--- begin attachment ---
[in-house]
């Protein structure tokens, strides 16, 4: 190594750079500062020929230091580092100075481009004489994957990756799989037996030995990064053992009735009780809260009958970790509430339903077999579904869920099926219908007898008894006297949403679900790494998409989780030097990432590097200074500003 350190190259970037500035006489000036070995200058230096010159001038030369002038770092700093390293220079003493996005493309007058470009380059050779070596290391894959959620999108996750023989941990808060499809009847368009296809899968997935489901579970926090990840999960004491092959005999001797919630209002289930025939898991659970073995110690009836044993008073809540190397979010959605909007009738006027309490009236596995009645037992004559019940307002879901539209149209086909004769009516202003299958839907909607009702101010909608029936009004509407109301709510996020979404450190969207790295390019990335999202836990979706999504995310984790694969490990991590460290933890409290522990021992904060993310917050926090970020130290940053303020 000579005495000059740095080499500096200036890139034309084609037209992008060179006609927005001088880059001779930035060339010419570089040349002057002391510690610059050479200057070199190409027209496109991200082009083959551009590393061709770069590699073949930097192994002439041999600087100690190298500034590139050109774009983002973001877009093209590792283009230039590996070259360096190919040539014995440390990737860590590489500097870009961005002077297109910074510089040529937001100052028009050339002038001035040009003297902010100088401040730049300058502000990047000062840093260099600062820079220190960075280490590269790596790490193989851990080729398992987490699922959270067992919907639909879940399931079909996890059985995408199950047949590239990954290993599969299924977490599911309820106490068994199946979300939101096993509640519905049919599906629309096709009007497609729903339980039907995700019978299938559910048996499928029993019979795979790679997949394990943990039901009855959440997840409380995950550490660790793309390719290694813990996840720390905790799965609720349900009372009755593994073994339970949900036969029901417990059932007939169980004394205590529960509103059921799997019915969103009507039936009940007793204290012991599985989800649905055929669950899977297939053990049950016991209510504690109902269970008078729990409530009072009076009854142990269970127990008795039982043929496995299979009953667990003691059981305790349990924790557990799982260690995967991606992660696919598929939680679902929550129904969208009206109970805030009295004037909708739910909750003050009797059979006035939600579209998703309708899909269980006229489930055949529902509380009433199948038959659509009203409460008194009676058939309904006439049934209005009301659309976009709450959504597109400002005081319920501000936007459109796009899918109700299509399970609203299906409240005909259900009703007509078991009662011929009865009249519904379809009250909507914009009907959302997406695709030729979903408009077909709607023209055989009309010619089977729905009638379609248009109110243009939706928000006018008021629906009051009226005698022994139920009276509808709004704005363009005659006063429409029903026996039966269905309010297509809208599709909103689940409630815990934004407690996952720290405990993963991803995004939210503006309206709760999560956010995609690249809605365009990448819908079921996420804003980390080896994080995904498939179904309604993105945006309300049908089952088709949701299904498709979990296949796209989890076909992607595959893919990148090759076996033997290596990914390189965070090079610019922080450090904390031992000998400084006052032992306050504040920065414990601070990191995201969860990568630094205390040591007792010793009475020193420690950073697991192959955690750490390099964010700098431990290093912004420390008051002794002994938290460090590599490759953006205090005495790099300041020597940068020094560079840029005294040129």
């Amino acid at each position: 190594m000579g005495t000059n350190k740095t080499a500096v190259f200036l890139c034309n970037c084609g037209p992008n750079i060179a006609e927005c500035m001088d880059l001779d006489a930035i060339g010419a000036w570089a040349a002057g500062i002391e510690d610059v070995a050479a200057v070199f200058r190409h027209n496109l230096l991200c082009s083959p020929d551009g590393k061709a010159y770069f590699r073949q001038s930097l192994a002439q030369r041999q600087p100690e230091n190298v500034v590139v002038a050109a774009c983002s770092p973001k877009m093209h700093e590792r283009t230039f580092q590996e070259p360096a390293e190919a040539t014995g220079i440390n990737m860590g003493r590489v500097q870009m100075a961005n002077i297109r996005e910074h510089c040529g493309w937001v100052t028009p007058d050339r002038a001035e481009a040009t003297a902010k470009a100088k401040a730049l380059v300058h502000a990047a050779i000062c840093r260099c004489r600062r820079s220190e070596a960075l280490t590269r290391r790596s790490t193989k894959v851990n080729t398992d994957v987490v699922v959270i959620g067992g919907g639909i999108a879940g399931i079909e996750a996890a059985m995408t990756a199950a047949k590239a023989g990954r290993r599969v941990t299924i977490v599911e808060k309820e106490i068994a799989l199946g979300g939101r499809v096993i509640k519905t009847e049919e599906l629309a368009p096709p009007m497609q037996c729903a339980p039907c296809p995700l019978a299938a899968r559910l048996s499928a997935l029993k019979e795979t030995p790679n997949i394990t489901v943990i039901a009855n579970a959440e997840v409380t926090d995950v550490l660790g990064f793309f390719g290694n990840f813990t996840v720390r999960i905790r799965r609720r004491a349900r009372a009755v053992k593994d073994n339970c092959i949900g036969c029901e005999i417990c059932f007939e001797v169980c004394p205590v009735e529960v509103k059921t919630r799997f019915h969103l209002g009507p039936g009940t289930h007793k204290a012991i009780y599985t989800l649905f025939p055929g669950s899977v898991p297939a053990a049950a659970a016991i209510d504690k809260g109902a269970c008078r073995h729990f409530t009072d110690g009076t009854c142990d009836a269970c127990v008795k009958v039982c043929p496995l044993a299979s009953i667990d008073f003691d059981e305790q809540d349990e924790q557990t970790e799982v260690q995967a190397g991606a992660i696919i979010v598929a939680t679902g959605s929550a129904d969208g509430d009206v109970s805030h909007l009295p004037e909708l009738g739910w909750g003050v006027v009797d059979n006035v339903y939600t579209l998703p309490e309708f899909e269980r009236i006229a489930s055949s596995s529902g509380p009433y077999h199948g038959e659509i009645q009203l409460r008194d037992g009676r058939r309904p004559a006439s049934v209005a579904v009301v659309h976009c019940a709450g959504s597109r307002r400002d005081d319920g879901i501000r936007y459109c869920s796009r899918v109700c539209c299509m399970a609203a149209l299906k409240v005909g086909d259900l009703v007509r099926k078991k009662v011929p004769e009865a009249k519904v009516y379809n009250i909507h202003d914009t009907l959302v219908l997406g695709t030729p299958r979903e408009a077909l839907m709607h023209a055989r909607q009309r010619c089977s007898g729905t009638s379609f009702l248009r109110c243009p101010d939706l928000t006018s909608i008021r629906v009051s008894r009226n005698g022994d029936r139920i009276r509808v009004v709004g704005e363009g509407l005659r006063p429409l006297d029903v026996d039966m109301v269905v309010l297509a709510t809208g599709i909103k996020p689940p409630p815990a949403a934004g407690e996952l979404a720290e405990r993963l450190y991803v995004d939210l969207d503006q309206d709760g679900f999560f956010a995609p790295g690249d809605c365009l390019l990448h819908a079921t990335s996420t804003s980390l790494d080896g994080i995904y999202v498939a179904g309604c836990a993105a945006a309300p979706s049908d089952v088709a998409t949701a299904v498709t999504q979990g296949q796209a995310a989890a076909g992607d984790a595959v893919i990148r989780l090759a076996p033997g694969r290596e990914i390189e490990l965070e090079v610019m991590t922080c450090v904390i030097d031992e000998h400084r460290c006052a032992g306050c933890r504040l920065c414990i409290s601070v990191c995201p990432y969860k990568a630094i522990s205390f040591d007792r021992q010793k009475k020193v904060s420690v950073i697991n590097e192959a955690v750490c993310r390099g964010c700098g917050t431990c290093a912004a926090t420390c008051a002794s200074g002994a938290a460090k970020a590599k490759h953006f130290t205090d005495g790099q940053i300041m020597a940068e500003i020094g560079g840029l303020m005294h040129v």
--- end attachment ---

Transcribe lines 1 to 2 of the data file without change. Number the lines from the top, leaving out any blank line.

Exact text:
[in-house]
């Protein structure tokens, strides 16, 4: 190594750079500062020929230091580092100075481009004489994957990756799989037996030995990064053992009735009780809260009958970790509430339903077999579904869920099926219908007898008894006297949403679900790494998409989780030097990432590097200074500003 350190190259970037500035006489000036070995200058230096010159001038030369002038770092700093390293220079003493996005493309007058470009380059050779070596290391894959959620999108996750023989941990808060499809009847368009296809899968997935489901579970926090990840999960004491092959005999001797919630209002289930025939898991659970073995110690009836044993008073809540190397979010959605909007009738006027309490009236596995009645037992004559019940307002879901539209149209086909004769009516202003299958839907909607009702101010909608029936009004509407109301709510996020979404450190969207790295390019990335999202836990979706999504995310984790694969490990991590460290933890409290522990021992904060993310917050926090970020130290940053303020 000579005495000059740095080499500096200036890139034309084609037209992008060179006609927005001088880059001779930035060339010419570089040349002057002391510690610059050479200057070199190409027209496109991200082009083959551009590393061709770069590699073949930097192994002439041999600087100690190298500034590139050109774009983002973001877009093209590792283009230039590996070259360096190919040539014995440390990737860590590489500097870009961005002077297109910074510089040529937001100052028009050339002038001035040009003297902010100088401040730049300058502000990047000062840093260099600062820079220190960075280490590269790596790490193989851990080729398992987490699922959270067992919907639909879940399931079909996890059985995408199950047949590239990954290993599969299924977490599911309820106490068994199946979300939101096993509640519905049919599906629309096709009007497609729903339980039907995700019978299938559910048996499928029993019979795979790679997949394990943990039901009855959440997840409380995950550490660790793309390719290694813990996840720390905790799965609720349900009372009755593994073994339970949900036969029901417990059932007939169980004394205590529960509103059921799997019915969103009507039936009940007793204290012991599985989800649905055929669950899977297939053990049950016991209510504690109902269970008078729990409530009072009076009854142990269970127990008795039982043929496995299979009953667990003691059981305790349990924790557990799982260690995967991606992660696919598929939680679902929550129904969208009206109970805030009295004037909708739910909750003050009797059979006035939600579209998703309708899909269980006229489930055949529902509380009433199948038959659509009203409460008194009676058939309904006439049934209005009301659309976009709450959504597109400002005081319920501000936007459109796009899918109700299509399970609203299906409240005909259900009703007509078991009662011929009865009249519904379809009250909507914009009907959302997406695709030729979903408009077909709607023209055989009309010619089977729905009638379609248009109110243009939706928000006018008021629906009051009226005698022994139920009276509808709004704005363009005659006063429409029903026996039966269905309010297509809208599709909103689940409630815990934004407690996952720290405990993963991803995004939210503006309206709760999560956010995609690249809605365009990448819908079921996420804003980390080896994080995904498939179904309604993105945006309300049908089952088709949701299904498709979990296949796209989890076909992607595959893919990148090759076996033997290596990914390189965070090079610019922080450090904390031992000998400084006052032992306050504040920065414990601070990191995201969860990568630094205390040591007792010793009475020193420690950073697991192959955690750490390099964010700098431990290093912004420390008051002794002994938290460090590599490759953006205090005495790099300041020597940068020094560079840029005294040129």